Shwedagon Pagoda is, without a doubt, Yangon's main attraction for tourists and locals alike. The 2,500-year-old shrine is the most sacred Buddhist site in Myanmar. Shwe means "gold" in Burmese, and the 361-foot stupa (a dome-shaped structure erected as a Buddhist shrine, usually containing religious relics) is covered with 11 tons of it, while the top is encrusted with 4,531 diamonds -- the largest of which totals 72 carats. The entire complex contains hundreds of temples, statues and smaller stupas, with untold numbers of Buddhas, large and small. At night, it's a popular and lively place for locals to gather, visit and worship. There are four entrances, oriented to the cardinal directions, each with an impressive staircase. The south side has an elevator, while the east stairway is considered the most interesting with its vendors and views of the main stupa as you climb the steps. (Ar Za Nir Street)

Bogyoke Aung San Market, also known by its British name, Scott Market, houses more than 2,000 stalls and shops, selling a huge selection of handicrafts, textiles, jewelry, art and even antiques. Yes, the main section is mostly devoted to the tourist trade, but venture further, and you'll find locals shopping and grabbing a snack, too. Lacquerware, carved wood and items from the country's various ethnic groups (Shan shoulder bags, for example) are great souvenirs. If you enjoy markets, allow at least two hours there. (Bogyoke Aung San Road; stalls generally open Tuesday to Sunday, 9 a.m. to 5 p.m.)

It's said that Yangon has the largest number of colonial buildings remaining in Southeast Asia. Most were built around the turn of the last century, and their condition varies widely, from pristine to decayed. The greatest concentration can be found in the old area next to the river. Structures along Strand Road include the Customs House, the Myanmar Port Authority, the Inland Water Transport Building and the beautifully restored Strand Hotel, which keeps up the tradition of afternoon tea. Other noteworthy buildings include City Hall, the High Court, the huge (and currently vacant) Secretariat building and two cathedrals, Saint Mary's and Holy Trinity.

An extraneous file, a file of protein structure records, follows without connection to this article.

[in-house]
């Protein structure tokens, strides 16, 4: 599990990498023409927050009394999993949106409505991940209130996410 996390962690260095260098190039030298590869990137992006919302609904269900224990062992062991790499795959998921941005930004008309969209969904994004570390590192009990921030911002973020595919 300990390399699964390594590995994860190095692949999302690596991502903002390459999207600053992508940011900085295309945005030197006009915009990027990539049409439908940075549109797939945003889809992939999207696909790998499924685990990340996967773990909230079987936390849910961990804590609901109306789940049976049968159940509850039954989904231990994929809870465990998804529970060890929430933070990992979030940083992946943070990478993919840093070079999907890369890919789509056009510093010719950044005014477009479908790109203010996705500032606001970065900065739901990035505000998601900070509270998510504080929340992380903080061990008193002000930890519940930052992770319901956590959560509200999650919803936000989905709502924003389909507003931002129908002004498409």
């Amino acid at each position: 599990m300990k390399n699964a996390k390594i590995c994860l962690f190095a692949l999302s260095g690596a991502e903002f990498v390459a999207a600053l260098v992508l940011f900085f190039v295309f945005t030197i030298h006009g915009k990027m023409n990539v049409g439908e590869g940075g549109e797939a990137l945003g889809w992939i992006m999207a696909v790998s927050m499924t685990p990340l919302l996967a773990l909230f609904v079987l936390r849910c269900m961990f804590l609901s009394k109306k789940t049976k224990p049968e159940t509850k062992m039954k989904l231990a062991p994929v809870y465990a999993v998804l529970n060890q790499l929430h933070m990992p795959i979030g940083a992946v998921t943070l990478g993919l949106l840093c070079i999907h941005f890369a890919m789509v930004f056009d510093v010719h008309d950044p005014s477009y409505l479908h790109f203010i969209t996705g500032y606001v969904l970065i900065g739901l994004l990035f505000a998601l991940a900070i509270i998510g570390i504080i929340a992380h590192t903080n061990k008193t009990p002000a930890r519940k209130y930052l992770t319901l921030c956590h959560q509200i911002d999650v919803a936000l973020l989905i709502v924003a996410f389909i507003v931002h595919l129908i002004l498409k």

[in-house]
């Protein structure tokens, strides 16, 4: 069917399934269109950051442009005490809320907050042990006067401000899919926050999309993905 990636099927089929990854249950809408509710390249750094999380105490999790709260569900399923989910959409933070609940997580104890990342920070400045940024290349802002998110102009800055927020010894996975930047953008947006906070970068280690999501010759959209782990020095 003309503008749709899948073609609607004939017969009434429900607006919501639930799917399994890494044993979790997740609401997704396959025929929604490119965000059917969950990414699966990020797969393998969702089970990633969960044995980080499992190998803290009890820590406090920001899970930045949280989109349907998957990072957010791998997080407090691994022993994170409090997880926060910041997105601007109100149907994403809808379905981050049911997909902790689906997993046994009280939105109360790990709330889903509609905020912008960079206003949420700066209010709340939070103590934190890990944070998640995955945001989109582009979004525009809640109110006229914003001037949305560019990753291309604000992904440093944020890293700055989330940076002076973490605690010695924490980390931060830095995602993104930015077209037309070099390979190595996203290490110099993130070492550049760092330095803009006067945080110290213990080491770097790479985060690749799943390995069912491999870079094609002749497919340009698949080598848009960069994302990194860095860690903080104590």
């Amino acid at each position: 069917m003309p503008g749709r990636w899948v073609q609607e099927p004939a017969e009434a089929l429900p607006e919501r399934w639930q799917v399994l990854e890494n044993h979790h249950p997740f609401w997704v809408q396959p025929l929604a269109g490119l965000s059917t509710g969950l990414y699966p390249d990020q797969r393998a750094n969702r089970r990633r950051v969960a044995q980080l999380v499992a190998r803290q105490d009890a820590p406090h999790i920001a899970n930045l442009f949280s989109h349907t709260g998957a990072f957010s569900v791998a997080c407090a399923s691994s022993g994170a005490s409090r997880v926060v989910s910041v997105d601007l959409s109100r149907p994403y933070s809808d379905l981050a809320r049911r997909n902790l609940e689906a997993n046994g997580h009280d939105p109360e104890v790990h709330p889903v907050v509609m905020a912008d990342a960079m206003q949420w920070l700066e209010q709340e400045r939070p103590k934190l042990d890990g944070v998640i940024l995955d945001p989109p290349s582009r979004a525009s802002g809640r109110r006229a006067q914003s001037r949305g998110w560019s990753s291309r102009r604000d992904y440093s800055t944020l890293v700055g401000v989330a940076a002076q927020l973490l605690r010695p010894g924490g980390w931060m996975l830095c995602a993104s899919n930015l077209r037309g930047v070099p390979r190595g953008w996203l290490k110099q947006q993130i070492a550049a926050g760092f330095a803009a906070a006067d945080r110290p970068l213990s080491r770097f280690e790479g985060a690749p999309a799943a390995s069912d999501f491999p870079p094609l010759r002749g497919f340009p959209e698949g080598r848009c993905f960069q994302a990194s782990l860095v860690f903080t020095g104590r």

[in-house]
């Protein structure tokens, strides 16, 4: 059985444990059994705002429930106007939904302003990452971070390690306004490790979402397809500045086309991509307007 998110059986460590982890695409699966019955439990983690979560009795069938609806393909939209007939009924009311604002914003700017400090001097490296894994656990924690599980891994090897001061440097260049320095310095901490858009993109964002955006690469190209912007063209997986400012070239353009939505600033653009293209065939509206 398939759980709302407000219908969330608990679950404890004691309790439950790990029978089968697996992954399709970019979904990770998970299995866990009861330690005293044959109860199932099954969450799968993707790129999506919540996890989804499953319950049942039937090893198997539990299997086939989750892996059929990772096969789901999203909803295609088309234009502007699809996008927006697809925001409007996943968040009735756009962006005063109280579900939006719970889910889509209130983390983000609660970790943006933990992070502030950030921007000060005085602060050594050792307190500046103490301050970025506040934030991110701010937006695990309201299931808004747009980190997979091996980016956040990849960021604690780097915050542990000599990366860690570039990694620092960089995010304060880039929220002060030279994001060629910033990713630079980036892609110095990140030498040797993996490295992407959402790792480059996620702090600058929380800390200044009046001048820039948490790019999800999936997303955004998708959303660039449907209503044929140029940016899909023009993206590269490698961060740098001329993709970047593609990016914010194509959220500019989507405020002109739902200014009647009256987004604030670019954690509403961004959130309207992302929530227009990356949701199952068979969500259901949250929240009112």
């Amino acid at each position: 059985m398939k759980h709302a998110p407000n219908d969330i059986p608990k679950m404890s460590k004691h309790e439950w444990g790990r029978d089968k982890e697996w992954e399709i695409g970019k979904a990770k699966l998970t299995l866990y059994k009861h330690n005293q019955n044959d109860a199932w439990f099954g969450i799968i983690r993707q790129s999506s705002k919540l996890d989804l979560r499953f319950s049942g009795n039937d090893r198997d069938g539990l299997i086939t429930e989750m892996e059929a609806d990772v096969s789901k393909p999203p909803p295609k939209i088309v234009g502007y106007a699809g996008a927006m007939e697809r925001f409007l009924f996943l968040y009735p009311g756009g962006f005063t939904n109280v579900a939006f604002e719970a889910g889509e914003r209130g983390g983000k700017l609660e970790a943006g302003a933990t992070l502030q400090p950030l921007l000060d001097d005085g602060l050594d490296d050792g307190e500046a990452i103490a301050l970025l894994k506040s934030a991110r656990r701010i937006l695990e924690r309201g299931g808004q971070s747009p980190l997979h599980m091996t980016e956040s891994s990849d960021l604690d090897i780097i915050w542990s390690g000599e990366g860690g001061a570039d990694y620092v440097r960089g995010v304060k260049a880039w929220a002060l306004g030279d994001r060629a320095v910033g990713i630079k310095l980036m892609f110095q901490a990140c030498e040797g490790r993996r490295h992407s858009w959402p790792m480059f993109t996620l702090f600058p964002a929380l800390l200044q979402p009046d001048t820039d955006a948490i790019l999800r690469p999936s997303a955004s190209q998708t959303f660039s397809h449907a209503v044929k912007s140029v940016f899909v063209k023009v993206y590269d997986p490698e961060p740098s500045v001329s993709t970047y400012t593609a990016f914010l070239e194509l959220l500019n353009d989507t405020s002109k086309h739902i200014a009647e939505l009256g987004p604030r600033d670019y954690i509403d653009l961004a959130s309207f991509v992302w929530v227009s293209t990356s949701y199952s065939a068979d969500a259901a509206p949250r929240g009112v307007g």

The National Museum exhibits the treasures of the last king of Myanmar, including his 26-foot-high Lion Throne, ceremonial costumes and jewel-encrusted articles from his household. The museum's labeling, displays and lighting aren't the best, though, and no cameras are allowed inside. (26 Pansodan Street; daily, 10 a.m. to 4 p.m.; 951-282-563 or 951-282-608;)

Plenty of other Buddhist sites provide venues to contemplate, many a bit more peaceful than Shwedagon. By the river, Botataung Pagoda is smaller, but you can go inside the hollow stupa to see relics on display. Sule Pagoda (Maha Bandoola Road 95-1) is located in the center of a busy traffic circle, across from City Hall. (Avoid the disreputable money-changers in the circle of shops surrounding this pagoda.) At Nga Htat Gyi Pagoda (Shwe Gon Taing Street), the draw is a large, Indian-style seated Buddha with armor, while Chaukhtatgyi Pagoda (Shwe Gon Daing Road) features a giant statue of the reclining Buddha.

Architecturally significant places of worship for other religions include Musmeah Yeshua Synagogue (85 26th Street) and Bengali Sunni Jameh Mosque (across from Sule Pagoda). Both display their own interpretations of colonial architecture.

Those who've followed the country's leading proponent of democracy might want to visit Aung San Suu Kyi's House (54 University Avenue), where the Nobel laureate was imprisoned under house arrest. You can't go beyond the gates, but since security was relaxed in 2010, you can take photos and peer inside at the grounds. However, you can go inside the house where Suu Kyi's father once lived, now the Bogyoke Aung San Museum (15 Bogyoke Aung San Lane; open Wednesday through Sunday from 10 a.m. to 4 p.m.). Considered to be a hero of the movement for independence from the British, he was assassinated in 1947.

To experience local life, intrepid travelers can take a ride on the Circular Railway, which serves as transport to the city's outer suburbs. You'll rub shoulders with locals as you sit on wooden seats in crowded, non-air-conditioned cars. Vendors toting baskets of produce destined for city markets hop aboard, all sorts of hawkers ply the aisles, and you'll be as much of an attraction to passengers as they are to you. The entire roundtrip takes three hours, leaving from the main train station -- though it's possible to get off along the way and return by taxi.